Choosing the right genre is crucial to selling a screenplay. After hours upon hours of hard work spent carefully tailoring and forming characters, plots, storylines, events, and the overall quality of a script, the writing has been finished. The ink has dried, some tremendous ideas have come to life on paper, and with any luck at all, they'll one day come to life on the big screen.
However, there's just one small problem: the script's core genre falls somewhere around "nature exploration adventure". That simply won't sell.
One of the most important and integral elements of screenwriting that all writers should consider when crafting scripts that will hopefully be reviewed by agents, executives, and eventually, actors, is that genre matters. More specifically, genre can make or break any script's chances of progressing to the big and/or small screen, and writers who're new to the industry should therefore stick to the tried-and-tested genres of comedy, drama, horror, fantasy, and action for their works. In addition, make sure you market it to people who specialize in that genre.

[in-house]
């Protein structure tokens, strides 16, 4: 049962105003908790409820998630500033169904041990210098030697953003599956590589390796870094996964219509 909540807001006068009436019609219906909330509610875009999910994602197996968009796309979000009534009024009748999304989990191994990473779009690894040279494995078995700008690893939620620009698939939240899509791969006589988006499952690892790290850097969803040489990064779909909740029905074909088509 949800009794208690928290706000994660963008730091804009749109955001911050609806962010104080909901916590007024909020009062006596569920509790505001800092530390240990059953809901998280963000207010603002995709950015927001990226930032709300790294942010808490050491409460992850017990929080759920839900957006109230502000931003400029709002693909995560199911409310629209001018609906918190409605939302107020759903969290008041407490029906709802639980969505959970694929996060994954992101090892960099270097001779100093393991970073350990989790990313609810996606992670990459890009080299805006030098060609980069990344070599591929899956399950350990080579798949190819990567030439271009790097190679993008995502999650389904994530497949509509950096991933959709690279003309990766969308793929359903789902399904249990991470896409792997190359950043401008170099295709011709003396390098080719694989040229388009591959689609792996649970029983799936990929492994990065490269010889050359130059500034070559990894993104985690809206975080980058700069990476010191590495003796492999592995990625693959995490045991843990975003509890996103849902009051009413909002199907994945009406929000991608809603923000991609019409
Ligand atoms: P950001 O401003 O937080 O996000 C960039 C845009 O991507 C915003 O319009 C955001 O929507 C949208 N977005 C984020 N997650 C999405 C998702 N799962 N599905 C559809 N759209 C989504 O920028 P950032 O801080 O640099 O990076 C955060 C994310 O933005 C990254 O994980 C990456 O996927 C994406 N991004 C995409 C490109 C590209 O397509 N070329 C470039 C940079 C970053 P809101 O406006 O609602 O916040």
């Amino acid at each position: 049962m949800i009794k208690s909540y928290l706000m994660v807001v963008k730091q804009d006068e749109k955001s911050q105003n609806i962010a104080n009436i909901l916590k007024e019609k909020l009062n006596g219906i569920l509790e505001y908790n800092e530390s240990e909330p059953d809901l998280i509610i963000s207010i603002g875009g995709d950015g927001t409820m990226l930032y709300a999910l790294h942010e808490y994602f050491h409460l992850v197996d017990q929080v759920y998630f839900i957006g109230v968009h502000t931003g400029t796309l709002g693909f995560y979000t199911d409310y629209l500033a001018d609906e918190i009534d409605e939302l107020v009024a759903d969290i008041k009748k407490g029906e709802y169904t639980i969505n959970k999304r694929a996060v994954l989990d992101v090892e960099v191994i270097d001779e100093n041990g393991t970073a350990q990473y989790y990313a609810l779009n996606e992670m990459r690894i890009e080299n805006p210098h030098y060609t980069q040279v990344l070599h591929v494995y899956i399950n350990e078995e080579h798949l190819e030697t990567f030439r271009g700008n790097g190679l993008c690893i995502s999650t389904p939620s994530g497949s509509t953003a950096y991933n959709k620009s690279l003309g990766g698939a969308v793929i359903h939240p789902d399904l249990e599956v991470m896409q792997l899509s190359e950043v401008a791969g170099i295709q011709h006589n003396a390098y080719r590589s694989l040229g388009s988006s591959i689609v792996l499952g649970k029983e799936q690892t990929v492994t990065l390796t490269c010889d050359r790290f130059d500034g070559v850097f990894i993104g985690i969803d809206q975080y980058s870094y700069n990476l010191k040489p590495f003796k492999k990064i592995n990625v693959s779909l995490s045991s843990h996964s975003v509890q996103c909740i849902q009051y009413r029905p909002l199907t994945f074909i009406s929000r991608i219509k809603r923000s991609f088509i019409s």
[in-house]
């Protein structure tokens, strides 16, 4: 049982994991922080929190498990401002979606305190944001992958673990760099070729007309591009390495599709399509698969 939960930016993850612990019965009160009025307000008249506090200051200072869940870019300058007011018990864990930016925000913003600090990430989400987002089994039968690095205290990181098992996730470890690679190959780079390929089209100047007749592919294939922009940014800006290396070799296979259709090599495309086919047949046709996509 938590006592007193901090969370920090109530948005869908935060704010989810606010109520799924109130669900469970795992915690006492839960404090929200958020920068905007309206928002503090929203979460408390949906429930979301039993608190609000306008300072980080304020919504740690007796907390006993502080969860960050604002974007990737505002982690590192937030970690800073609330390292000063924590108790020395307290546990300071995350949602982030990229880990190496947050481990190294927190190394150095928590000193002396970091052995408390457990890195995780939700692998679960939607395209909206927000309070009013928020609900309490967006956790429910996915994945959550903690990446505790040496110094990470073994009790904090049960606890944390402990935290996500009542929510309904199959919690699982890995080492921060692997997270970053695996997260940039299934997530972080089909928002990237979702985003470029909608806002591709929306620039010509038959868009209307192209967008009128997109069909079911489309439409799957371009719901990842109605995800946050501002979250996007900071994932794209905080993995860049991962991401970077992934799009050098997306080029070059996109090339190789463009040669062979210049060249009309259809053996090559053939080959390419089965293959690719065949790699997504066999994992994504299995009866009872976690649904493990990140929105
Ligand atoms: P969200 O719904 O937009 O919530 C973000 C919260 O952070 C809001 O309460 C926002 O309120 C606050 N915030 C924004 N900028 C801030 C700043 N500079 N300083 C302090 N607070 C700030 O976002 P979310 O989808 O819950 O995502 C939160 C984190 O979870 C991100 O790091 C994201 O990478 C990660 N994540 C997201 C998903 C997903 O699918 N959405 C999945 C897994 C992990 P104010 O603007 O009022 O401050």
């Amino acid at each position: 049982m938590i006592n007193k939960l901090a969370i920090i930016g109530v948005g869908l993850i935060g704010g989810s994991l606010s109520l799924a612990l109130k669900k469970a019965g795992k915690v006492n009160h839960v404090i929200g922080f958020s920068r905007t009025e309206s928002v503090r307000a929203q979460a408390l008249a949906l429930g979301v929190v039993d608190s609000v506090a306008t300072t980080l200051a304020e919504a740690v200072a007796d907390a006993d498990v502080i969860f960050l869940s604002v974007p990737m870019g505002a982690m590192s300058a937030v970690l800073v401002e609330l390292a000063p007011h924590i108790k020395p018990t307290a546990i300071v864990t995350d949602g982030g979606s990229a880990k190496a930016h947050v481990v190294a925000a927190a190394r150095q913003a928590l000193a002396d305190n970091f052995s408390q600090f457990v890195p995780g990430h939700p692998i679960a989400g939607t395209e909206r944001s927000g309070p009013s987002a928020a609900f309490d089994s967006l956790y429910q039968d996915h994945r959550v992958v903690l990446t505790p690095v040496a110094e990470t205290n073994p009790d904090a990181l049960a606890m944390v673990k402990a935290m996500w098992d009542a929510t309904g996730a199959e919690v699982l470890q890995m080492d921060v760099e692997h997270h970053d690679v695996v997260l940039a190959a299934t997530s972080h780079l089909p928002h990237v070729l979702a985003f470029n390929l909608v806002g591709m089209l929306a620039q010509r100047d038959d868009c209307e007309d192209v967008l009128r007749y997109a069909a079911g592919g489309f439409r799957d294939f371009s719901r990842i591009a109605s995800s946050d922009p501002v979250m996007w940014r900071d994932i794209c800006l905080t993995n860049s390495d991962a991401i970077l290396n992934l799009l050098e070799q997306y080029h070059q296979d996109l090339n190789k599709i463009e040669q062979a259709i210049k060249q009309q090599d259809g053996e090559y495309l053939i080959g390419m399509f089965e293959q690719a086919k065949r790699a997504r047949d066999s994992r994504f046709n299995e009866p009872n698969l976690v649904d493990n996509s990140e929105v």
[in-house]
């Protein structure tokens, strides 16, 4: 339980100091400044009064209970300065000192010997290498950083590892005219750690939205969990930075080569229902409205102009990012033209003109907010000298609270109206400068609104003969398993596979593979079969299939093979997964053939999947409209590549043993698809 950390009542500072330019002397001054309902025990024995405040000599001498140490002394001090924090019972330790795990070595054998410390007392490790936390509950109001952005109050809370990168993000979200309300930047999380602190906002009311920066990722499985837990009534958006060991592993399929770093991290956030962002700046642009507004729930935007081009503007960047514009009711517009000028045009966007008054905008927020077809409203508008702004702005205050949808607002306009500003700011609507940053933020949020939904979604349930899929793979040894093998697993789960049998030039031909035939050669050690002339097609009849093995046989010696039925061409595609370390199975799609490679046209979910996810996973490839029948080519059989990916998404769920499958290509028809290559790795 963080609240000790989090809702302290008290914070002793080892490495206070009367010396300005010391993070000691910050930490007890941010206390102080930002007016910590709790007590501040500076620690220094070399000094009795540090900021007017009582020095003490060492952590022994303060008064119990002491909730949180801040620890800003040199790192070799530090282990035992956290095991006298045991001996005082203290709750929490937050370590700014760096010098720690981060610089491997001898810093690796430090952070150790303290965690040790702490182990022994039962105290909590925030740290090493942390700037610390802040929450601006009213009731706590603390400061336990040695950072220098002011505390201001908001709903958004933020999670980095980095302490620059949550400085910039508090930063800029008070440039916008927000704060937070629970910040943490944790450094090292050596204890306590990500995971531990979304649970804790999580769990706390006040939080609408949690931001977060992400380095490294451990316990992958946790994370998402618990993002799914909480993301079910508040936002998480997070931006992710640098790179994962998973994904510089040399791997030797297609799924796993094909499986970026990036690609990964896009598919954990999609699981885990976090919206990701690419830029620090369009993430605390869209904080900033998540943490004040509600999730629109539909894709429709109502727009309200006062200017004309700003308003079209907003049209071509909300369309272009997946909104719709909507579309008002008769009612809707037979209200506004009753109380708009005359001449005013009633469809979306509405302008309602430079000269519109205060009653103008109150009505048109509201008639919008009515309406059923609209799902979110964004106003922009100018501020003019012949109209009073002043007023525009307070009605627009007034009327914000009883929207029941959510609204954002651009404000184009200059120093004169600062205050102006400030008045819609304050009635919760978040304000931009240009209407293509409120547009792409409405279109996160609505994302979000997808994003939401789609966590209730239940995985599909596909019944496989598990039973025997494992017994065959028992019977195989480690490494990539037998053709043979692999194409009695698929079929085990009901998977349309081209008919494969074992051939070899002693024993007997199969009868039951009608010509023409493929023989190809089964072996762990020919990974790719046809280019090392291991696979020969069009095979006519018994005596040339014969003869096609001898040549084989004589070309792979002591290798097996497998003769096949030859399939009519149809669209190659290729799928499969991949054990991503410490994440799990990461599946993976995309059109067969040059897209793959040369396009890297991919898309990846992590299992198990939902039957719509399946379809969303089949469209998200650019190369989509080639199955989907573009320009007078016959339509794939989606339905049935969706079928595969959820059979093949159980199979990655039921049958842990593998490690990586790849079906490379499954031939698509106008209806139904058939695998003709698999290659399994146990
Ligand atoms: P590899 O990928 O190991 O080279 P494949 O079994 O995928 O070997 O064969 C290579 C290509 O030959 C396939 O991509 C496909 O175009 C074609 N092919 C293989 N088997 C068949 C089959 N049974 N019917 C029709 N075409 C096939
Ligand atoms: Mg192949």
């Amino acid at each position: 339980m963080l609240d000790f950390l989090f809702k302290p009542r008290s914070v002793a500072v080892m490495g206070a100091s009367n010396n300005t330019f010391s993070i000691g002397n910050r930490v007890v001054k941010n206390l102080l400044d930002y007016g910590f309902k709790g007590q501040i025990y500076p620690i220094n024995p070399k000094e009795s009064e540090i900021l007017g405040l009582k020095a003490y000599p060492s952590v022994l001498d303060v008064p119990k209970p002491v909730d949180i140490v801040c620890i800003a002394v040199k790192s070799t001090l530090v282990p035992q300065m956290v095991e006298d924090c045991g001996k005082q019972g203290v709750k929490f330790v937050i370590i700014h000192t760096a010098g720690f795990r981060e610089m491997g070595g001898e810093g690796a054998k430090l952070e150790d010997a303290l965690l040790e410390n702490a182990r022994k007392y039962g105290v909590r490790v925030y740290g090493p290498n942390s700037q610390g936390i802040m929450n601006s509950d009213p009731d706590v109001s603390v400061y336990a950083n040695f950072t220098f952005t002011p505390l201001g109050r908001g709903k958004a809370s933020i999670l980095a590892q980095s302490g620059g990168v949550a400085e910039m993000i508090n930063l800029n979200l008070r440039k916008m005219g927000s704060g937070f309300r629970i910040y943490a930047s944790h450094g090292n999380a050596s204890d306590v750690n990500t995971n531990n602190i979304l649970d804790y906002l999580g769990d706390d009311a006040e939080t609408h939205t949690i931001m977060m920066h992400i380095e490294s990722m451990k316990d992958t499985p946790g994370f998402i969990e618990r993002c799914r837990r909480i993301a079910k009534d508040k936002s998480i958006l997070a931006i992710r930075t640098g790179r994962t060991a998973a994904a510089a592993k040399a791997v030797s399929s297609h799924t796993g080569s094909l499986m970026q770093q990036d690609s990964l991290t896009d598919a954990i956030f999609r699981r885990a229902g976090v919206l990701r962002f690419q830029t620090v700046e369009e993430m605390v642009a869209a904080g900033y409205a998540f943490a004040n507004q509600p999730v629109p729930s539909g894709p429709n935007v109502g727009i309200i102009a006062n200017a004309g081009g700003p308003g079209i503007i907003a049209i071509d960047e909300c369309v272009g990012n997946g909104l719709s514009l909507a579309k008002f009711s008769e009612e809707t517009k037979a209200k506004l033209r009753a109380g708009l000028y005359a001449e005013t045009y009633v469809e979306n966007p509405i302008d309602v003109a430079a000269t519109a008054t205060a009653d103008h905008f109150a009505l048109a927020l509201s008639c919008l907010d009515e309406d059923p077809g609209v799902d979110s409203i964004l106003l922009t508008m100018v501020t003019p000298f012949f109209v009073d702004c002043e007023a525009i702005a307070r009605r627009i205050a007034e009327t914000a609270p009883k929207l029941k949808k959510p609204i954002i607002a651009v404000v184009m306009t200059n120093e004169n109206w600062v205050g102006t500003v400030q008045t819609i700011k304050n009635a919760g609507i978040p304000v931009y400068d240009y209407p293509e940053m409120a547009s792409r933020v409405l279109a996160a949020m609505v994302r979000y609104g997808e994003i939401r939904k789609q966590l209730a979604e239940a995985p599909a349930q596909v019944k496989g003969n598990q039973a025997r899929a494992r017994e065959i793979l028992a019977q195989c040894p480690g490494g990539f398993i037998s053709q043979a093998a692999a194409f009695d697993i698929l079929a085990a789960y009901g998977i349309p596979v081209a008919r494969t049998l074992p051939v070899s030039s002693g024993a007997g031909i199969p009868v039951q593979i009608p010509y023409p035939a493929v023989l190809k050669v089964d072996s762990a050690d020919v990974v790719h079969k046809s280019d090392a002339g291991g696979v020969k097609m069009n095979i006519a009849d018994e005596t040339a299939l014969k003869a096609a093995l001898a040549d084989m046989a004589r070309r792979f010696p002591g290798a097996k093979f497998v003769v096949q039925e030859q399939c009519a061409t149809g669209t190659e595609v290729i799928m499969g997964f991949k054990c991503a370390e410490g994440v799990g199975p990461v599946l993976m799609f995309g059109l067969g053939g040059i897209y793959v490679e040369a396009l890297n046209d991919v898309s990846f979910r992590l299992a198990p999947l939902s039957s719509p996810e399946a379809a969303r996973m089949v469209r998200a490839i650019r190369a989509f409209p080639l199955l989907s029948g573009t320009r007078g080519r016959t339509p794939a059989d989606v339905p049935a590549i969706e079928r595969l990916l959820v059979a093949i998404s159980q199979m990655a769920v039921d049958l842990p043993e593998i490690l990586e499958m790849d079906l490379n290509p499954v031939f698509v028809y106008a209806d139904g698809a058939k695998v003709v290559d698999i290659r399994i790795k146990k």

While it can be tempting to create an entirely innovative script in a commonly overlooked and underdeveloped genre, writers new to the industry should resist the urge -- at least at first. To get one's foot in the door, he or she will need to craft extraordinary content that's specifically centered on an already-existing genre. Once a reputation for high-quality entertainment writing is established, then large-scale innovations may be implemented.
But in the meantime, it's imperative that all potential television and film writers create remarkable work that falls under a widely accepted genre or some functional combination of these genres.